Climbing Lane; Madiba shirt
M.L.Murphy at SUSSEX.AC.UK
Wed Apr 28 18:54:43 UTC 2004
Barry Popik (I think) said:
>> CLIMBING LANE--On the way to the airport in Windhoek, I noticed a
>> "CLIMBING LANE." I was told that this is a lane for "passing." So
>> why don't they call it a "passing lane"? The driver didn't know.
One reason not to call it a 'passing lane' is that 'passing' isn't the
normal term for this outside N America. It's usually called 'overtaking'
in British/SA English. That doesn't answer the 'why climbing' question...
I don't remember the term from my years in SA.
If you look up 'climbing lane' with .za domains in Google, you get about a
dozen hits. One of them says that using a climbing lane involves speed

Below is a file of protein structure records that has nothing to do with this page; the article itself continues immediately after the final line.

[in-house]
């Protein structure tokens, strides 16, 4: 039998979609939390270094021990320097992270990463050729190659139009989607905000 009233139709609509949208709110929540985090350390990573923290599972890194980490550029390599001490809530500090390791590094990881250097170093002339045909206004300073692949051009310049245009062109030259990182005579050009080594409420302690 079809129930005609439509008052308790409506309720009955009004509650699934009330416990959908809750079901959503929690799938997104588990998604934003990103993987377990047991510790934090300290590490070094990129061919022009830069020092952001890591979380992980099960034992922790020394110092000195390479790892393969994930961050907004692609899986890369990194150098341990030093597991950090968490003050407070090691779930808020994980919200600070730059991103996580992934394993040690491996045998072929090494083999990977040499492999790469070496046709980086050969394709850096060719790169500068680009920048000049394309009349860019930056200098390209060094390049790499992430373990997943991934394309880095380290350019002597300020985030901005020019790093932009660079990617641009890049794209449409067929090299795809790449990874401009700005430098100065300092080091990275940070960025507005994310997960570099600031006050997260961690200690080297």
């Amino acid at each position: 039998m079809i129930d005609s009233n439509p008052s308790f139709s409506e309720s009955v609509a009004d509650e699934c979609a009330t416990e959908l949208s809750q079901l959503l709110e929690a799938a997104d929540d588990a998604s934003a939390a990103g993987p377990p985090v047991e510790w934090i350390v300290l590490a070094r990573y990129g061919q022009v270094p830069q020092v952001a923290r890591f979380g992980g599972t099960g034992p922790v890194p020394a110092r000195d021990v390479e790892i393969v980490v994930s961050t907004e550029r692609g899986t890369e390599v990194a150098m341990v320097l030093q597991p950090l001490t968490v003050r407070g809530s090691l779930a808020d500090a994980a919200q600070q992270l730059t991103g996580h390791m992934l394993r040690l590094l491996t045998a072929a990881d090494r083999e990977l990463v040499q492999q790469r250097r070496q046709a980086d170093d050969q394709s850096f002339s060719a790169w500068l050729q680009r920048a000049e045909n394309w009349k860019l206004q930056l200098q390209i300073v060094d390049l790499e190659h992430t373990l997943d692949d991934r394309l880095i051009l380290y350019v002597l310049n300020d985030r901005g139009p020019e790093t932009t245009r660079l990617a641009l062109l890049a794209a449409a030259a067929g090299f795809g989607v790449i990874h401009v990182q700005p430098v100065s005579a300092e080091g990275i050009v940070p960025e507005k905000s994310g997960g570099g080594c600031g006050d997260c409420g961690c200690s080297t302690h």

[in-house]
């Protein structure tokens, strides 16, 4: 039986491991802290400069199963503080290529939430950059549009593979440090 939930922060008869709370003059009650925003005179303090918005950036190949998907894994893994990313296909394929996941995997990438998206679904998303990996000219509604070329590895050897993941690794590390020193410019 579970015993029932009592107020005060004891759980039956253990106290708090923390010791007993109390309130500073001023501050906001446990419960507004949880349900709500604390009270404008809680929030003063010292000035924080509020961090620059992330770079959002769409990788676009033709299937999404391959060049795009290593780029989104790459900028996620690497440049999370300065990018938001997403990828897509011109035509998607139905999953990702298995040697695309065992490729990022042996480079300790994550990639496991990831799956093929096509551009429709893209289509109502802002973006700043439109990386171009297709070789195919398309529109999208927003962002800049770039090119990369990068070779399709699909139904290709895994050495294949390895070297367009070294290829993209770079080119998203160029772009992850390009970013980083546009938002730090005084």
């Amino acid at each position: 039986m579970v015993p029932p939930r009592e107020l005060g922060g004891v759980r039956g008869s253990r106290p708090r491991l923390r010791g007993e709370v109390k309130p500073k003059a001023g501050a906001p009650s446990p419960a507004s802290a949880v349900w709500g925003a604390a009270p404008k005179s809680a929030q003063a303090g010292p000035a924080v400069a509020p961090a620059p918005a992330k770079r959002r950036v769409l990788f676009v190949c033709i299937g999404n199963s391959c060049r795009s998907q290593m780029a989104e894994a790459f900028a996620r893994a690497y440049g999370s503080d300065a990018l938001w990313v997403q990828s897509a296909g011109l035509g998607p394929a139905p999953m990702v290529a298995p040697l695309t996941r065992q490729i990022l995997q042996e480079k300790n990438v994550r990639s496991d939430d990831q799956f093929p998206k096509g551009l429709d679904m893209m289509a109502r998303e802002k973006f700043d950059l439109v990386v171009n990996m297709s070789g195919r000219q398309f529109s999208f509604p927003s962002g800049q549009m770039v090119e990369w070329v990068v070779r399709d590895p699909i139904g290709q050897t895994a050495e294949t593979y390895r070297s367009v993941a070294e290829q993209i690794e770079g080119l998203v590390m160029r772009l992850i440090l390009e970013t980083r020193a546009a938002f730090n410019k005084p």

reduction of 10-20 kph. This means it can't be a passing lane in the US
sense, but a lane to be passed in. There are three possibilities for what
it is, then:
- a lane that's added to the left of the main lane (i.e., on the
outside--SAns drive on the left--that is, if they're following the traffic
laws) for a short distance to alleviate traffic congestion
- a short pull-off, as you see on single-track mountain roads
- a hard shoulder (it's SAn driving etiquette to drive on the shoulder if
the person behind you wants to go faster (which can be signaled by flashing
I think it's most likely the first--these are not uncommon on the
Just searched it again without the .za domain and find it's in use in
Washington state, Canada, and no doubt lots of other places, but I don't
have time to go through them...
Dr M Lynne Murphy
Lecturer in Linguistics
Department of Linguistics and English Language
University of Sussex
Brighton BN1 9QN
>>From UK: (01273) 678844
Outside UK: +44-1273-678844
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